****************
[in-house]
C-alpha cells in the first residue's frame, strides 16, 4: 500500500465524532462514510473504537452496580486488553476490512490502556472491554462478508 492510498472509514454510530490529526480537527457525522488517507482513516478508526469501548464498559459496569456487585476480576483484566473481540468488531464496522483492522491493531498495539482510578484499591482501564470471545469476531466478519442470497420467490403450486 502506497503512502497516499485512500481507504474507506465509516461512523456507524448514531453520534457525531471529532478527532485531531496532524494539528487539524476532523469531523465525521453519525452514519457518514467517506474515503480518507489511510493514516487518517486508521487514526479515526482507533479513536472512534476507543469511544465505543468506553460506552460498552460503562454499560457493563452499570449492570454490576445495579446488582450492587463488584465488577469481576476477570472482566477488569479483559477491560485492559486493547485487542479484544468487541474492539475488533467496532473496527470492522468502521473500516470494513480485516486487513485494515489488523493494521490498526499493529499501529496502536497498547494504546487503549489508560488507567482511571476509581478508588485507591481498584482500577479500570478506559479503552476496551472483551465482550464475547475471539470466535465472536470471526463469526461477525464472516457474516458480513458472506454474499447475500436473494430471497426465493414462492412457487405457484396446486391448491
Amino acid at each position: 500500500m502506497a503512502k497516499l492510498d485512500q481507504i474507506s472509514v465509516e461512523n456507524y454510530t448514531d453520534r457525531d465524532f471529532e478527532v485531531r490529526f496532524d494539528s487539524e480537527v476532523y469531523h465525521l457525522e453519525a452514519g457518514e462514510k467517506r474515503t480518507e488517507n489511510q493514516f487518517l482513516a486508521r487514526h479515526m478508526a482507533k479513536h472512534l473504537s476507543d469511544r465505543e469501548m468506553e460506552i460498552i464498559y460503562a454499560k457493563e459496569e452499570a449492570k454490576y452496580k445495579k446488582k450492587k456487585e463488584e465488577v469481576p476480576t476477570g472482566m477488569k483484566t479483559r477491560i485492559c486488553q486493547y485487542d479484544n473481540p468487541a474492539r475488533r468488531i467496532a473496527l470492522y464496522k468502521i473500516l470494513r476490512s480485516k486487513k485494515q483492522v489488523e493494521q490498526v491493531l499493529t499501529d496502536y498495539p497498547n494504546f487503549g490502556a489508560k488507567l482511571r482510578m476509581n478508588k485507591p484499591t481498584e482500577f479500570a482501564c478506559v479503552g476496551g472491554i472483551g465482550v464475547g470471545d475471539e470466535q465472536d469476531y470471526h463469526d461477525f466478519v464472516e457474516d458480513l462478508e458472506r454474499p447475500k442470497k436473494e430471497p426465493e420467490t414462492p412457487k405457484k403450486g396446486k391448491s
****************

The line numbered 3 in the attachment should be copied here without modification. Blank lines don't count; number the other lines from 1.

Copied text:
Amino acid at each position: 500500500m502506497a503512502k497516499l492510498d485512500q481507504i474507506s472509514v465509516e461512523n456507524y454510530t448514531d453520534r457525531d465524532f471529532e478527532v485531531r490529526f496532524d494539528s487539524e480537527v476532523y469531523h465525521l457525522e453519525a452514519g457518514e462514510k467517506r474515503t480518507e488517507n489511510q493514516f487518517l482513516a486508521r487514526h479515526m478508526a482507533k479513536h472512534l473504537s476507543d469511544r465505543e469501548m468506553e460506552i460498552i464498559y460503562a454499560k457493563e459496569e452499570a449492570k454490576y452496580k445495579k446488582k450492587k456487585e463488584e465488577v469481576p476480576t476477570g472482566m477488569k483484566t479483559r477491560i485492559c486488553q486493547y485487542d479484544n473481540p468487541a474492539r475488533r468488531i467496532a473496527l470492522y464496522k468502521i473500516l470494513r476490512s480485516k486487513k485494515q483492522v489488523e493494521q490498526v491493531l499493529t499501529d496502536y498495539p497498547n494504546f487503549g490502556a489508560k488507567l482511571r482510578m476509581n478508588k485507591p484499591t481498584e482500577f479500570a482501564c478506559v479503552g476496551g472491554i472483551g465482550v464475547g470471545d475471539e470466535q465472536d469476531y470471526h463469526d461477525f466478519v464472516e457474516d458480513l462478508e458472506r454474499p447475500k442470497k436473494e430471497p426465493e420467490t414462492p412457487k405457484k403450486g396446486k391448491s